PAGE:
In 2016 Sand Hill Road took over the semi-renovated site, and then put their own plans to council to begin the $15 million rebuild. "They [the previous owners] were really considerate of who they were selling to and why, and we were considerate of 'Are we ready?'," says Mullins. "Next year is our 20th year being in pubs together. That's the apprenticeship needed to do this. This is the sum of all our learnings from all our mistakes.
"Someone had to do this top to bottom. But no one wanted to, including us. So many stakeholders, it's huge, can you please everyone? But we realised that's the wrong question to ask. The question is 'Can you please the Espy?' The only entity we're trying to please is this one.
"You can't help but think as you walk around that this place feels happy. When we got it there were cohorts of pigeons who'd been here for generations. It was broken. And that's not disrespecting Vince and Paul; they knew it was broken too, they were fixing it. You wouldn't take it on without [our] apprenticeship."
We are standing in one of the dusty rooms on the top floor, from which you can just see the bay-end of Fitzroy Street and onto Beaconsfield Parade. Like many others in the pub, this room and this view have been inaccessible to the public for more than half a century, and now these forgotten rooms can once again be opened up and enjoyed.
It underscores what an extraordinary journey of discovery the rebuild has been. "The top floor has been derelict for more than 60 years," says Maskiell. "What people know as the Espy is about a third of the space here."
Sand Hill Road has brought on board a highly credentialled team. The food across the venue will be guided by Ashly Hicks, head chef at Circa the Prince in St Kilda when in 2016 it was awarded two Age Good Food Guide hats. He will be supported by a team of 60 chefs and "kitchen porter" assistants. He says the Espy will "be equally known for its thoughtful food and beverage just as much as live music".
The plans sound both ambitious and tempting. On the ground floor is a large open kitchen with twin wood-fired ovens, asado grills and a French rotisserie. It will feature, Hicks says, a "super welcoming" menu including southern crayfish rolls, wood-fired chicken wings and pizza and a grill and rotisserie section highlighting organic vegetable-focused dishes.
On the first level will be a Mya Tiger, a Cantonese restaurant helmed by former Longrain head chef Sarah Chan. From 11am to 10pm it will offer a range of traditional dishes such as roast Macedon duck, char siu western plains pork neck and Spencer Gulf King Prawn dumplings.
There will be a snack menu in the Ghost of Alfred Felton bar featuring, Hicks says, "classic iterations of beef tartare, jardiniere pickles and prawn cocktail".
Wine author and consultant Matt Skinner will oversee the wine offering. Skinner says the Espy wine lists "will balance great producers with great value".
Peter Bain-Hogg, executive producer of TV's Rockwiz for the past 14 years, will oversee the music on the three stages, most of it unticketed. Shows by major artists will be in the Gershwin Room, a stage in the round in the Main Bar will focus on "contemporary electronica" and the "South Side Folk Club". The Basement will be for, as its name suggests, the bayside folk scene. Friday nights will feature emerging young bands, Saturday night hip-hop producers and there'll be comedy on a Sunday night.
Doug Maskiell says it was natural that cultural sensitivities have underpinned the project. "If we wanted to build a big food and booze pub and scrap live music and not care about the heritage of the building we just wouldn't buy the Espy," says Maskiell. "It has to be part of your DNA to want to engage it, want to encourage it, make the building even grander."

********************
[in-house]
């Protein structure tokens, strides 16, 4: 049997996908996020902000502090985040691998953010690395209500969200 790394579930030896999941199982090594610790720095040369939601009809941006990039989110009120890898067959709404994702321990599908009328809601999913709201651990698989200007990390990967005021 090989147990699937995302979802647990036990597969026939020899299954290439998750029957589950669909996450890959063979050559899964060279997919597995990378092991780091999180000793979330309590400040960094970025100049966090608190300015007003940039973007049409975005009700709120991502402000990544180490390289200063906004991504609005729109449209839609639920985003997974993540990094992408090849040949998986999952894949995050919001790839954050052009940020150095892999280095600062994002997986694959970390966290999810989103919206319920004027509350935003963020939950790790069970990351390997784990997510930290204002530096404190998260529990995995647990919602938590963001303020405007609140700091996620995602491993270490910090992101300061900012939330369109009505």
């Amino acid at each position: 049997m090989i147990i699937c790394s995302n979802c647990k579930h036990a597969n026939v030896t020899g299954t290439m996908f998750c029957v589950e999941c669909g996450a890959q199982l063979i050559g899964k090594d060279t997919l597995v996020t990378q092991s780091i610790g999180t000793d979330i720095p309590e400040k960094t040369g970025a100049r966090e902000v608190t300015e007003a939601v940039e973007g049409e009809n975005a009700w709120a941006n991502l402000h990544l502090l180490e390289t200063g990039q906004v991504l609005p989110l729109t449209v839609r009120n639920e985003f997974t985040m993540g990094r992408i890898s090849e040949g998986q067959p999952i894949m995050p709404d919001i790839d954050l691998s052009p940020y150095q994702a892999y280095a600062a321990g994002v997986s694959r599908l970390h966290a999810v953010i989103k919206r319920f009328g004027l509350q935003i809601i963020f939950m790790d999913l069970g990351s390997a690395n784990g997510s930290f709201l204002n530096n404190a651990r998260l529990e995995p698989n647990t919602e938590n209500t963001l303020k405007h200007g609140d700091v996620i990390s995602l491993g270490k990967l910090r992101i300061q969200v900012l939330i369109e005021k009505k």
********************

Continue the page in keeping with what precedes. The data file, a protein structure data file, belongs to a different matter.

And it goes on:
This quest for authenticity and respect for the pub's past is seen in the work of Meg Milton, a British set painter who has worked in London's West End. Milton has spent months ensuring the Espy's newly plastered walls – framed by the original architraves and skirting boards – are rendered and painted in a way that is "authentic and heartfelt".
As we move through the site, we reach the Ghost of Alfred Felton bar, where Maskiell shows me a timber bar and timber fridges with steel handles bought in Paris and shipped over. "We've gone to all corners of the earth to buy couches, coffee tables, chairs, paintings and old books for the library," he says.
"If we get this project right, it will mean you are in your board shorts with a mate drinking while next to you there's a black tie dinner happening, and it all just works," says Mullins.
"We're opening our doors up to full diversity, and let's see what Melbourne throws back at us. We're almost challenging Melbourne now. Everyone said, 'I miss the Espy, I want the Espy open'. We're going to open it with 10 bars so surely you'll be able to find the one you like."
Says Mullins: "It kills us every time a pub gets dropped for an apartment building. You are stripping away part of this city's history. And you can't rebuild these 140-year-old pubs.
"It's a privilege that we take so seriously, because it's the Espy. I think everyone's going to love it. I think you'd be a weird person if you didn't walk in these doors, see the three stages playing music, see the artists in residence, see the employment of young people in this part of town, and see it's part of St Kilda's resurrection… Can you imagine us in our 20s, if someone built this and we were just round the corner? We'd be stoked."
Maskiell is right that everyone has an Espy story. I have some of my own, notably including interviewing Paul Kelly there, the artist who once sang of the Esplanade, "I'd give you all of Sydney Harbour, all that land and all that water, for that one sweet promenade".